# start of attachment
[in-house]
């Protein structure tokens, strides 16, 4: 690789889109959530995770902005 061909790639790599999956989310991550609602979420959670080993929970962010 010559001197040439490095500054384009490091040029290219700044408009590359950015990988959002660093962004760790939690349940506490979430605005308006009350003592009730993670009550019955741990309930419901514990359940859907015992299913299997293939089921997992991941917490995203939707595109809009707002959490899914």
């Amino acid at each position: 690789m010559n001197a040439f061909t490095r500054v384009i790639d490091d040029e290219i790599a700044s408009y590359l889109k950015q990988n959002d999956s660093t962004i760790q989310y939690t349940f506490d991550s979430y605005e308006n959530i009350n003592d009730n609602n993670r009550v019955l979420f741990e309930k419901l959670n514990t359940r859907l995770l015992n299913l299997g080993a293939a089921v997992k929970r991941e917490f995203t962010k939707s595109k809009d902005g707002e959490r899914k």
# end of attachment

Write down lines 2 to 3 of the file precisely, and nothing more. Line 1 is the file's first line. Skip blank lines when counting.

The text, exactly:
């Protein structure tokens, strides 16, 4: 690789889109959530995770902005 061909790639790599999956989310991550609602979420959670080993929970962010 010559001197040439490095500054384009490091040029290219700044408009590359950015990988959002660093962004760790939690349940506490979430605005308006009350003592009730993670009550019955741990309930419901514990359940859907015992299913299997293939089921997992991941917490995203939707595109809009707002959490899914």
């Amino acid at each position: 690789m010559n001197a040439f061909t490095r500054v384009i790639d490091d040029e290219i790599a700044s408009y590359l889109k950015q990988n959002d999956s660093t962004i760790q989310y939690t349940f506490d991550s979430y605005e308006n959530i009350n003592d009730n609602n993670r009550v019955l979420f741990e309930k419901l959670n514990t359940r859907l995770l015992n299913l299997g080993a293939a089921v997992k929970r991941e917490f995203t962010k939707s595109k809009d902005g707002e959490r899914k």